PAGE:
The implementation phase immediately follows Step 4 and focuses on prioritizing response and mitigation measures and allocating resources accordingly.
Figure 21: Step 5 – Implementation, monitoring and review
The deployment and implementation of response and mitigation measures can face a variety of opportunities and obstacles (figure 21):
- Financial. Challenges may constrain the capacity to fund and pay for a resilience strategy. First, there could be financial opportunities, such as programmes, subsidies and tax abatements supporting resilience initiatives. Funds may only be partially available, or stakeholders with committed funds (e.g. a government agency) may delay, modify or rescind their commitment. Furthermore, response and mitigation measures could turn out to be more expensive than expected due to improper cost assessment, thereby impairing their implementation.
- Technological. This includes challenges relating to the implementation of infrastructure and superstructure remediation. New technologies commonly offer opportunities to invest in more resilient systems. Improved technologies often come with lower costs (acquisition and operations), and make it possible for ports with less financial capabilities to make such investments. However, the response and mitigation measures may be more technically complex to implement than expected, and the availability and capability of a technical fix could be overestimated. This is often referred to as the hype-cycle, i.e. the exaggeration of the capabilities of a new technology, leading to its abandonment and deferred implementation.
- Footprint. The physical capacity of some ports can hamper its capacity to implement needed mitigation. A port with access to additional land, including through reclamation, is presented with an opportunity to redesign some of its infrastructures and operations. This is also the case when a new terminal is constructed. Response and mitigation measures may create additional demands on the physical footprint available for port operations, as well as impair port activities, and compete with other uses. A port may not have a suitable amount of land to implement response and mitigation measures, which could restrict future expansion opportunities.
- Administrative. From a behavioural perspective, this challenges a port’s managerial capacity to recognize the need for and subsequent design, implementation, monitoring and review of its resilience strategies. Policy changes present an opportunity for port governance and management to adapt; however, a port’s governance structure may not be suitable to implement response and mitigation measures. A change in governance, such as new leadership, may create incentives to explore new approaches, and new roles and functions will need to be defined and adequate personnel recruited or trained.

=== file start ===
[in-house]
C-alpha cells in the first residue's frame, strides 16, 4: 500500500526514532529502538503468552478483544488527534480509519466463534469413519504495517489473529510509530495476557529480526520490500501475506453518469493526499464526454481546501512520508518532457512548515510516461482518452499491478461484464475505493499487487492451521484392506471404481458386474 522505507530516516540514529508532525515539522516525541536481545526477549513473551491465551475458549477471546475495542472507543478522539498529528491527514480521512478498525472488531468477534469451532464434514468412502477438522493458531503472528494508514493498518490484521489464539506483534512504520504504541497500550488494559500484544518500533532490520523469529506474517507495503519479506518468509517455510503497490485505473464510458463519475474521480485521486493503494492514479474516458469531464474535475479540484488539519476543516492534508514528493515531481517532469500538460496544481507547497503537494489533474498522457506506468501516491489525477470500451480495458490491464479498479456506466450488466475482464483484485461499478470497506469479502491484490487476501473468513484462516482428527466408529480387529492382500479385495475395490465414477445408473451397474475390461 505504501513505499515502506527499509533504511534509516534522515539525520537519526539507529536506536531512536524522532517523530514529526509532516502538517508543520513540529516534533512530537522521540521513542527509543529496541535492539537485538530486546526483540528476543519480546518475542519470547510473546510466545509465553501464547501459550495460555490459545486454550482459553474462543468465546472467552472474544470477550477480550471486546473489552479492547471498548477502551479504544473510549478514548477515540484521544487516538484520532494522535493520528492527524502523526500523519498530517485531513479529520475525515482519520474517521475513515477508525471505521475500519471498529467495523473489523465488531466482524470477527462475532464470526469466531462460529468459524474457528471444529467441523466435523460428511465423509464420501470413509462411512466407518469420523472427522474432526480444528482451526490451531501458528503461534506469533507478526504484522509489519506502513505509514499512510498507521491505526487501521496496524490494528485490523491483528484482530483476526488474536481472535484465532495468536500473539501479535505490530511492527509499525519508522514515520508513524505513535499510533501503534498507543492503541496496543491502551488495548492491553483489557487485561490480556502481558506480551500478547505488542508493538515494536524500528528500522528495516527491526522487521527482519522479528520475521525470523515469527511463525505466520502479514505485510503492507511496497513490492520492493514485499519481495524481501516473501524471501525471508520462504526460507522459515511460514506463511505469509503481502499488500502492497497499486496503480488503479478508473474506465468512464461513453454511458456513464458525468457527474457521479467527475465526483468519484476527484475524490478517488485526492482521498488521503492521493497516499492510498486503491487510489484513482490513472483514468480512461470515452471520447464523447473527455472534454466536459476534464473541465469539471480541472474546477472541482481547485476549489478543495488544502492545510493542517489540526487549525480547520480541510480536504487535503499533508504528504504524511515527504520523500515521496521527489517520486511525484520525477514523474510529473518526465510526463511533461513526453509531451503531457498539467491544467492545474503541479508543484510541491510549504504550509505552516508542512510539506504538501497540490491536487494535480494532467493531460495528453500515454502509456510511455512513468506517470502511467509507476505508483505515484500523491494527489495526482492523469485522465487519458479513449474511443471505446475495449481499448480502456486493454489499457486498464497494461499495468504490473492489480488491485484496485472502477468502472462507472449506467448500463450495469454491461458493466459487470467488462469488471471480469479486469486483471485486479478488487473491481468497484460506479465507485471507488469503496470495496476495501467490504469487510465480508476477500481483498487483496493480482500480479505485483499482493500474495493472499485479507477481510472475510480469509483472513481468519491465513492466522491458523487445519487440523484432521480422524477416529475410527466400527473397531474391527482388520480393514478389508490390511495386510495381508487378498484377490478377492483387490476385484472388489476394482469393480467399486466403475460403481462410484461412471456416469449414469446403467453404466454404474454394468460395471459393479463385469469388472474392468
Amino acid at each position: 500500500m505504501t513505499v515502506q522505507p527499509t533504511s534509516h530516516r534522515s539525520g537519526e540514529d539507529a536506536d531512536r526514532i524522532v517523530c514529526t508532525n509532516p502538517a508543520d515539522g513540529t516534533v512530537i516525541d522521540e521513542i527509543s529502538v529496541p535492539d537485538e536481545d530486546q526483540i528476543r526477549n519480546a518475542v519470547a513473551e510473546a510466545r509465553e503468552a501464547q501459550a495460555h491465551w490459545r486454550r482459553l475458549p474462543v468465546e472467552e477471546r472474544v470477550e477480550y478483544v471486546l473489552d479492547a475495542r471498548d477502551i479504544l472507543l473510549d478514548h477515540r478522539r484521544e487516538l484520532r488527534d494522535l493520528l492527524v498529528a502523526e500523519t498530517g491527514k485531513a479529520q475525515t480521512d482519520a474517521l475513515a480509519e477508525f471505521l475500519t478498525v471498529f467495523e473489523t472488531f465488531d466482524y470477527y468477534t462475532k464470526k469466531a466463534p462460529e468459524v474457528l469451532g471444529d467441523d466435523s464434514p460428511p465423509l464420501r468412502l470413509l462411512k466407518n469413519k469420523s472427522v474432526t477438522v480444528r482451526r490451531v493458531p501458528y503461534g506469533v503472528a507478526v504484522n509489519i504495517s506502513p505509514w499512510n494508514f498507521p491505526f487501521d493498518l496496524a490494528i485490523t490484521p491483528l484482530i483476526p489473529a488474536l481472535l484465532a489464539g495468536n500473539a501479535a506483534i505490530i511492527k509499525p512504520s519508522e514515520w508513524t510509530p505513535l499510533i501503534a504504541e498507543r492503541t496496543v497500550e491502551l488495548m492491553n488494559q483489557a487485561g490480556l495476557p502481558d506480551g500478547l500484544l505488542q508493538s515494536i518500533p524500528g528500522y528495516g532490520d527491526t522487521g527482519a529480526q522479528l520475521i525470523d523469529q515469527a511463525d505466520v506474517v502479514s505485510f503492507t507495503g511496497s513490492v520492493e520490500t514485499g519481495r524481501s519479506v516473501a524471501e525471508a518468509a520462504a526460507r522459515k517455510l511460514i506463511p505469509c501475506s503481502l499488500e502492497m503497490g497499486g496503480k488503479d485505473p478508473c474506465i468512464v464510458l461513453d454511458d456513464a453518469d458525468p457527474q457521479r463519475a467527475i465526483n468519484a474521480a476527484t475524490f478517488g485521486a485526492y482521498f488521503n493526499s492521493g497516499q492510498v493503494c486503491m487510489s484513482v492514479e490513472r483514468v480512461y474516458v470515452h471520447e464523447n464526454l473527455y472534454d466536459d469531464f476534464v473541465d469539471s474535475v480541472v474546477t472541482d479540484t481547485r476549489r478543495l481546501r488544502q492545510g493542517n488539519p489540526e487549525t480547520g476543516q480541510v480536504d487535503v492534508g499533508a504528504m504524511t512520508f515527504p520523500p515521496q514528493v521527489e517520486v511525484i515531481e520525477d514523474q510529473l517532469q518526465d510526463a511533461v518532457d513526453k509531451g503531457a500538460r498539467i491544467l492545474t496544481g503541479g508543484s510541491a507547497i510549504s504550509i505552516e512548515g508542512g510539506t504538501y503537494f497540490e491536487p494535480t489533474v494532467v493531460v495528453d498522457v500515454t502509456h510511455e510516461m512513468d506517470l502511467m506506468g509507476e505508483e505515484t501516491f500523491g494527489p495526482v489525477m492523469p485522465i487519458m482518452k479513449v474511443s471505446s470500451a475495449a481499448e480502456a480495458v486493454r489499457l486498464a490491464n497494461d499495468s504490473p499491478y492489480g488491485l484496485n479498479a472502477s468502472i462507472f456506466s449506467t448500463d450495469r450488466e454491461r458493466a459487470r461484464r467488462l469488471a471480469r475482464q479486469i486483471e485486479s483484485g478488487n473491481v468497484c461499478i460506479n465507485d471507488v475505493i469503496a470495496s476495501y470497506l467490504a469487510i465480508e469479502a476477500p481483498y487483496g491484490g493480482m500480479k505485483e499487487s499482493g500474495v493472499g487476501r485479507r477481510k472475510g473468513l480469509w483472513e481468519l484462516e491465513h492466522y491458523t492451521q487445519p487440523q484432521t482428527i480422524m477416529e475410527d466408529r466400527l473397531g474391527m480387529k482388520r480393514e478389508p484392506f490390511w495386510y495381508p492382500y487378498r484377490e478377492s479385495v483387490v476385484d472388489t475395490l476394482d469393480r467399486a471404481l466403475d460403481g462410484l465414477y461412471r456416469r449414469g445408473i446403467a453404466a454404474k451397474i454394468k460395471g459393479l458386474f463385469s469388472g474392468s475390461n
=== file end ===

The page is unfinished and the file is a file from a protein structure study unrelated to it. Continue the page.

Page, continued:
- Regulatory. Challenges to the conditions and legality of resilience initiatives. Approval must be obtained from regulatory agencies when a port authority or terminal operator does not have the jurisdiction, or approval for implementing response and mitigation measures; obtaining this approval would take time, and require administrative and legal resources. Environmental impact assessments and reviews are among the most complex regulatory burdens faced by ports.
- Commercial. Challenges to remain competitive and satisfy the needs of its users and customers. The response and mitigation measures may impact port competition and its ability to attract or retain customers. It could impose additional costs or create changes in port operations that do not entirely meet customer expectations. However, port resilience strategies can lead to new commercial opportunities and attract customers.
Some response and mitigation measures can face complex obstacles which only become apparent in the latter stages of implementation (Kim, Y., and L. Ross, 2019).
- Inertia in business models. As a business, ports prioritize cost control, and focus on revenue. Port planning cycles usually have a 5 to 10-year horizon, and the life span of infrastructure is 30 to 50 years. Long-term leases make capital investment an essential risk for port development; all the while, other considerations, e.g. resilience, may be sidelined.
- Digitalization of business models. Automation and digitalization present opportunities to improve port resilience and risks.